Rep. Jeff Flake, an appropriator, has led the charge that leaders should cut spending more deeply and pursue an open process on spending bills. The Congressman said using an omnibus would provide less incoming fire.
But some House GOP conservatives appear wary of waging war over an omnibus and will instead make a stand over keeping an open rule for any appropriations measure.
Flake is circulating a letter praising Boehner for the "considerable strides" the House has made under the Speaker's leadership "in returning the appropriations process to an open process."
"Unfortunately, apparently out of necessity, talk has reportedly turned to finishing the Fiscal Year 2012 appropriations process with either an omnibus or several so-called 'mini-buses,'" the letter says. "We write to strongly urge that any legislation making appropriations for the remainder of Fiscal Year 2012 be brought to the floor under a process allowing for amendments under an open rule."
"An open House has been his hallmark, and it's a good one," Flake said this week, regarding Boehner.
GOP leadership offices, asked about their embrace of the omnibus, pinned blame on the Senate's schedule.
When asked about whether the Speaker supports an omnibus approach, Boehner spokesman Michael Steel said: "Boehner has made it clear that how we spend taxpayers' money deserves the utmost scrutiny, and the House did a good job passing appropriations bills under an unprecedented open process this year. Since the Senate Democratic leaders failed to pass a budget or the bulk of the appropriations bills, we will have to look at other options."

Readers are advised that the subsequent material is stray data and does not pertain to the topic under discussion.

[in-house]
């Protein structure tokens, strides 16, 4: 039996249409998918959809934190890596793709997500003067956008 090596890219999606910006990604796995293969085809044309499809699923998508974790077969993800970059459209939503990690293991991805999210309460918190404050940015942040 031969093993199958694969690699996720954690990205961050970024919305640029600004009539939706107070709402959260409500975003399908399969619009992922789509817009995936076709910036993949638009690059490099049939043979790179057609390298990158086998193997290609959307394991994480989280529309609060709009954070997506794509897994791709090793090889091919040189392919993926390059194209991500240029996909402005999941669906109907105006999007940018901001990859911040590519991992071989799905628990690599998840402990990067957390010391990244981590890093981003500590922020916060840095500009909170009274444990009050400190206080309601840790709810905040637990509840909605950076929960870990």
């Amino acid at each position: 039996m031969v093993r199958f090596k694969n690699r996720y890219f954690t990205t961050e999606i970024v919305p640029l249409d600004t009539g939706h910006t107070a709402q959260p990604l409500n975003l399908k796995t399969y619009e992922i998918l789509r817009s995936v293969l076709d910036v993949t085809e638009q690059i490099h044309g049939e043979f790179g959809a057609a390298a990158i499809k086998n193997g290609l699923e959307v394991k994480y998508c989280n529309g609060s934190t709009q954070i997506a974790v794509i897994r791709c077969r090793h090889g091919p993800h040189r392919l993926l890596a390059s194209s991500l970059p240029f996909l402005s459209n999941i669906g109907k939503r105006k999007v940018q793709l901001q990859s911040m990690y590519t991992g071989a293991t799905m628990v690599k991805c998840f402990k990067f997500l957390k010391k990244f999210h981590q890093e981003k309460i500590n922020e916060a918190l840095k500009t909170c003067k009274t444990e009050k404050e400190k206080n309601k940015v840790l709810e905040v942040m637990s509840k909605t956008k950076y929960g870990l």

Senators have their own festering conflicts that could imperil that chamber's passage of the remaining appropriations bills.
The three-bill minibus package will probably draw a large number of amendments, but Senate leaders hope to work out an agreement on which ones will get votes so as not to have consideration of the package take too much time, according to Democratic and Republican aides.
McConnell, after the Senate GOP weekly lunch Wednesday, said he expects the bills to be open for amendment and to pass the Senate.
"We should be able to move those three appropriations bills across the floor," McConnell said. "I expect most Members on both sides are going to be voting for them."
Consideration of the package comes after Democrats and Republicans squared off last week over Republican efforts to offer amendments to a bill that would crack down on Chinese currency manipulation.
The standoff resulted in Senate Democrats voting by a simple majority to close off one option the minority had to try to change legislation after cloture is invoked.
But a Republicans aide said as long as they have an opportunity to amend the measures, they plan to cooperate on the spending bills.
If an agreement on amendments can't be reached, Senate Democrats could file cloture on the package in order to bring it to a vote.
But it's not guaranteed that Republican appropriators who backed the bill in committee would vote to cut off debate if it comes to that.
Rep. Elijah Cummings, D-Md., right, hugs Harold Schaitberger, General President of the International Association of Fire Fighters, after the Congressman spoke at the IAFF's Legislative Conference General Session at the Hyatt Regency on Capitol Hill, March 9, 2015. The day featured addresses by members of Congress and Vice President Joe Biden.